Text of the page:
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Enemy Coast Ahead: The Dambuster Raid» Forums » General

Subject: getting a handle on this from the rules? rss

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Reading the rules it is difficult to envision the game as more than a set of procedures where you do something, roll, consult an outcome chart, and repeat. Of course I realize that any game can be boiled down to this description... What I'm trying figure out is whether this game is mostly procedural with limited choice (to me, that is more of a simulation) or whether it feels enough "game-y" (a subjective term that I realize is meaningless in any objective sense). I get that the overall mission is a singular one, of course, and that is not part of the choice....

Anyhow, guess I'm asking those of you who have an opinion on this whether the game feels more like a game or like a simulation? Are player actions enough so that you are doing more than just moving through a simulation?
 
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Pete Martyn
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Some of the earlier missions feel much more in line with your definition of "simulation" -- I'm thinking about the ones that begin with bombers at the dams, making attack runs. There are some choices to be made but it feels fairly light.

What those do, however, is guide you towards the more involved scenarios. Once you start conducting entire flights, or especially playing the full campaign, the choices become much more meaningful. For me anyway, it combines some tense choices with a strong historically-flavored narrative and creates a very awesome experience that is both game and simulation.

I likely won't return to the earlier scenarios, but playing through them definitely helps one to ease into the mechanisms of the game. They highlight how important certain details are to a successful raid -- details that need to be addressed in the campaign game before a single plane has left the airfield.
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the pete wrote:
What those do, however, is guide you towards the more involved scenarios. Once you start conducting entire flights, or especially playing the full campaign, the choices become much more meaningful.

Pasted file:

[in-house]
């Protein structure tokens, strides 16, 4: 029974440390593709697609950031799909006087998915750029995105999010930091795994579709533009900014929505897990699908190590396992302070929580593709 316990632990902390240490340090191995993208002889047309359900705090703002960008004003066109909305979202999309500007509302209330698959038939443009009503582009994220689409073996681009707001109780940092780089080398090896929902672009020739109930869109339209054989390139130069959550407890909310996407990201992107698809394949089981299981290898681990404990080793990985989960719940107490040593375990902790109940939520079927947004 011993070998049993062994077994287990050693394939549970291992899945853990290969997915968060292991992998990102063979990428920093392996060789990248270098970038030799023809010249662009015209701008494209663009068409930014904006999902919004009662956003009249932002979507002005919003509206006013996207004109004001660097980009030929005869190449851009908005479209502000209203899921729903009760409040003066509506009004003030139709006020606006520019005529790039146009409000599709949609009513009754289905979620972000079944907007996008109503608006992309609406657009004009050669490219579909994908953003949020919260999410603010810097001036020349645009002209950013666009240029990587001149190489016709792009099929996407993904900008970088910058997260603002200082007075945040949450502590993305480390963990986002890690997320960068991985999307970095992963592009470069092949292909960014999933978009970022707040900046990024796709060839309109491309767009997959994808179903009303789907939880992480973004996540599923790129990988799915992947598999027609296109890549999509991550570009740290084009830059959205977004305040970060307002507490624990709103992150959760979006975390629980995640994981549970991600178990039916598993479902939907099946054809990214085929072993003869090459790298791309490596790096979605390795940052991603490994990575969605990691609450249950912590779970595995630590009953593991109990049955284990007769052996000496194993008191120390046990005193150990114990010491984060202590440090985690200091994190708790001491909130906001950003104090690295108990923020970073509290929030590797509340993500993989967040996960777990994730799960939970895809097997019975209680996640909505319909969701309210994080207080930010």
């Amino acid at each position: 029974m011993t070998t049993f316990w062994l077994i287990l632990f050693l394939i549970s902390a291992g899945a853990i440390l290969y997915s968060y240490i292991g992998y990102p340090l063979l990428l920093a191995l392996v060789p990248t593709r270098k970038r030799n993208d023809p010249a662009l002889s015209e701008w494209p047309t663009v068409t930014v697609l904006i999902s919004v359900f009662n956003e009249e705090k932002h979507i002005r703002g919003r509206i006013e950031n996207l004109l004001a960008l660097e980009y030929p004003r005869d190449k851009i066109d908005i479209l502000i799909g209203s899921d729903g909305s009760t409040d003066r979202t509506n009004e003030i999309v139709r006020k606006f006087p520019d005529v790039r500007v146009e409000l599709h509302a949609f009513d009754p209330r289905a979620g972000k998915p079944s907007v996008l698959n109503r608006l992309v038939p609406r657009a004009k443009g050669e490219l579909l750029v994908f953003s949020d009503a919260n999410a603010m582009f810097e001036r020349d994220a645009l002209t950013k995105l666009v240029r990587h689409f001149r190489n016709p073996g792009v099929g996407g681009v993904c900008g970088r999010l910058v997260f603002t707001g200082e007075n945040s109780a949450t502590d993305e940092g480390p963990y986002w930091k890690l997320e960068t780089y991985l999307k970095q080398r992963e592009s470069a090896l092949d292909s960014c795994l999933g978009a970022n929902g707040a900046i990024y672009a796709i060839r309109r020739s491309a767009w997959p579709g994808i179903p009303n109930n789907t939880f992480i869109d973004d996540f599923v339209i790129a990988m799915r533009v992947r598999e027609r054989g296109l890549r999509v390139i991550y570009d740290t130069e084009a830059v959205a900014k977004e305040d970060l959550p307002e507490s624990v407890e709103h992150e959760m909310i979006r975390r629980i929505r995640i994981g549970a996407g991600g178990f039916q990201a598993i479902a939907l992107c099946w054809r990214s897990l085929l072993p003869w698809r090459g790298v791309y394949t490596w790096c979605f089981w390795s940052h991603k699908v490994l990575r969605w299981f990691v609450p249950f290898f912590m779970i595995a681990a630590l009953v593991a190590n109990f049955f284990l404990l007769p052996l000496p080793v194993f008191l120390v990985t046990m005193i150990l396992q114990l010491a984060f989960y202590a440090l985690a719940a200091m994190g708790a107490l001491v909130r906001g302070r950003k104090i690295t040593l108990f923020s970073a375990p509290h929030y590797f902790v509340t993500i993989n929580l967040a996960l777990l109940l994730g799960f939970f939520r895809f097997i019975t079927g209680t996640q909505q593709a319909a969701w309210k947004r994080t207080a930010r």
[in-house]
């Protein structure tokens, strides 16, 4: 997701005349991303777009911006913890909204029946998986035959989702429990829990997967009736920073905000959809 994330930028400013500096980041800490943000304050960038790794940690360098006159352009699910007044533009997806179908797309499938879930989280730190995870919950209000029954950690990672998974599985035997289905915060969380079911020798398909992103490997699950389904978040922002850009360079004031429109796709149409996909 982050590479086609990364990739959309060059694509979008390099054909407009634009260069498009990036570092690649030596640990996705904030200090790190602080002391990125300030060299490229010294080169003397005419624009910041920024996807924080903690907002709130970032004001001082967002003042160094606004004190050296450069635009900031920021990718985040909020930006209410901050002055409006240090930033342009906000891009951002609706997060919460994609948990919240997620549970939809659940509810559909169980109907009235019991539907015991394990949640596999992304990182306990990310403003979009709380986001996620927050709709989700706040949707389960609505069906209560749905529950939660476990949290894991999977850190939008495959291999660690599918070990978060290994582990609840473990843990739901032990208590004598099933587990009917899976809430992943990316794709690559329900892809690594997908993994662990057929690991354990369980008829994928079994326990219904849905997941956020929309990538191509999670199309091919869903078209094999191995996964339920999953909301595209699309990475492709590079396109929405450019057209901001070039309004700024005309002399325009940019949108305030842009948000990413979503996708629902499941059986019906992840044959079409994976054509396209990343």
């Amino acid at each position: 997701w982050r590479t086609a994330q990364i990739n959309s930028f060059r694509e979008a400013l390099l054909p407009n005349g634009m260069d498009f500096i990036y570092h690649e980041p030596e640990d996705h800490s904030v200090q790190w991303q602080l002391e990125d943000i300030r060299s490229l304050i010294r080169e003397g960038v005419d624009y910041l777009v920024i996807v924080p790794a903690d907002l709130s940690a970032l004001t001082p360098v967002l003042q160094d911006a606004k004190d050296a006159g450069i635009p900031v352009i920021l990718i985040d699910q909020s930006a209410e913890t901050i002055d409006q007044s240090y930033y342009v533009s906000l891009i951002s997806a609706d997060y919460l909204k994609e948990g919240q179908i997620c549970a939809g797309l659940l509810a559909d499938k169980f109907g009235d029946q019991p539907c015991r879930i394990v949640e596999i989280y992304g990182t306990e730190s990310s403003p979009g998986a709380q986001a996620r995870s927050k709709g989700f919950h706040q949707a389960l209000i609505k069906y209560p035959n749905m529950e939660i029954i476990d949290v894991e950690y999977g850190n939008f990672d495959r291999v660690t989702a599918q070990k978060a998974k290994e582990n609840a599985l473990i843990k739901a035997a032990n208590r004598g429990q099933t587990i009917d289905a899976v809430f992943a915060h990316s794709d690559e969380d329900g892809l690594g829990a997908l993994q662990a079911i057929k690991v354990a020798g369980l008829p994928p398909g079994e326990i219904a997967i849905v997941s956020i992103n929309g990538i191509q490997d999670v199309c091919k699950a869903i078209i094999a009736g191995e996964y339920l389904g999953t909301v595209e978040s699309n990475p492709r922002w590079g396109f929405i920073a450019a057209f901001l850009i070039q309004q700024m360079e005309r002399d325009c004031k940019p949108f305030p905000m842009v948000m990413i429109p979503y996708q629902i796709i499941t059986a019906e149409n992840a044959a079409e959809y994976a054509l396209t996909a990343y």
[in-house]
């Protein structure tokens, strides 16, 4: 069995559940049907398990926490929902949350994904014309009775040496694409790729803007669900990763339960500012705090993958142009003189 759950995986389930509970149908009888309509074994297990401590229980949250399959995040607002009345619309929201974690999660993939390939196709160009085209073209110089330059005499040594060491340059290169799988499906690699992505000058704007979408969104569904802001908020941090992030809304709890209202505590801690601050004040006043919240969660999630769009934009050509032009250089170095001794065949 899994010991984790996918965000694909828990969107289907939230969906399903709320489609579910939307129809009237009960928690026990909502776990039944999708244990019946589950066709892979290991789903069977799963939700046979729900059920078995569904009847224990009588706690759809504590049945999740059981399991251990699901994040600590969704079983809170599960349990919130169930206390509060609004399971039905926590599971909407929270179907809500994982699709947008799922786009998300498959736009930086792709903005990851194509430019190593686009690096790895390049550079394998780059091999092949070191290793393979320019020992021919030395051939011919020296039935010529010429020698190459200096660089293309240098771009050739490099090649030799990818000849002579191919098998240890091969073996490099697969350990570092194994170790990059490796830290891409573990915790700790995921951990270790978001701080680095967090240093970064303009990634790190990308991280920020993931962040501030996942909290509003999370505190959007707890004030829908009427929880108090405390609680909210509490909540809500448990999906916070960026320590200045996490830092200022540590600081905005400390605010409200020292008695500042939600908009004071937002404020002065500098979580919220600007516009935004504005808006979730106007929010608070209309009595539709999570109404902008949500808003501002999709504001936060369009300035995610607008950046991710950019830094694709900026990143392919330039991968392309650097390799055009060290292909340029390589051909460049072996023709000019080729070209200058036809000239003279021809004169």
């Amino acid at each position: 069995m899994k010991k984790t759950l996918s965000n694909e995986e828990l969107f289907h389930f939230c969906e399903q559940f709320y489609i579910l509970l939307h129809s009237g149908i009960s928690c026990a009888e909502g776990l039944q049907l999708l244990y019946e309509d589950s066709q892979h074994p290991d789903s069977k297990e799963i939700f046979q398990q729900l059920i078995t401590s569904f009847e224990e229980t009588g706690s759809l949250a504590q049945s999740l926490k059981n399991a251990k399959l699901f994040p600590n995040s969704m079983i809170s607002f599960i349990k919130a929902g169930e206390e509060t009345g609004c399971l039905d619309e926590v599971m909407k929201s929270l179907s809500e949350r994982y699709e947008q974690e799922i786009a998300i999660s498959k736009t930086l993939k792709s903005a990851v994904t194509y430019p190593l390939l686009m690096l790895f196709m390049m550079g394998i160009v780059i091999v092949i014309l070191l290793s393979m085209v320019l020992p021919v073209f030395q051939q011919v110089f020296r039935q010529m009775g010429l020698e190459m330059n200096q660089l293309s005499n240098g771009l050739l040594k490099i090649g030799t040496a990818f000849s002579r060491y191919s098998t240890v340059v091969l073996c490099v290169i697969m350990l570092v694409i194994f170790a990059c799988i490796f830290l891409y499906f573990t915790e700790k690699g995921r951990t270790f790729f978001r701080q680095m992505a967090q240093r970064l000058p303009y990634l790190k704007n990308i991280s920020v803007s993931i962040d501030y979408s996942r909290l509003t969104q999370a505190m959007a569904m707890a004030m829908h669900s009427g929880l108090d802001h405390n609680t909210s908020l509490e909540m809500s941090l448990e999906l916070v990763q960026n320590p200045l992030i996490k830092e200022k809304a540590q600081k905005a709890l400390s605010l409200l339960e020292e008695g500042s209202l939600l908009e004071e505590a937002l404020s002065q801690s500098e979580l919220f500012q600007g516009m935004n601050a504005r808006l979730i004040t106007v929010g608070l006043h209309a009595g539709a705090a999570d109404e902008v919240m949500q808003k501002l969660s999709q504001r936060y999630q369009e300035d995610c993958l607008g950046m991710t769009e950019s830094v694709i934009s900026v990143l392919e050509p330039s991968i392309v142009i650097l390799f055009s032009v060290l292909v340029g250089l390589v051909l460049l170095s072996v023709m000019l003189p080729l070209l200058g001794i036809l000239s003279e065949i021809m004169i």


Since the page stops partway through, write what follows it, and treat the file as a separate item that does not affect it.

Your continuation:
Thanks for the reply. Do you think it possible, for a relatively seasoned (war)gamer to simply jump in with the 10th scenario? I pretty much have already ruled out a lot of interest in the baby-step versions (though I appreciate a game that is designed that way). I don't think I could get through them and worry that if I try, I'd lose interest before getting to the overall campaign, which interests me the most.
 
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Peter Kossits
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Yes, definitely.
I wasn't too interested in the mini scenarios and just jumped into the full campaign - it was fun.
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Pete Martyn
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2sherman2 wrote:
the pete wrote:
What those do, however, is guide you towards the more involved scenarios. Once you start conducting entire flights, or especially playing the full campaign, the choices become much more meaningful.
Thanks for the reply. Do you think it possible, for a relatively seasoned (war)gamer to simply jump in with the 10th scenario? I pretty much have already ruled out a lot of interest in the baby-step versions (though I appreciate a game that is designed that way). I don't think I could get through them and worry that if I try, I'd lose interest before getting to the overall campaign, which interests me the most.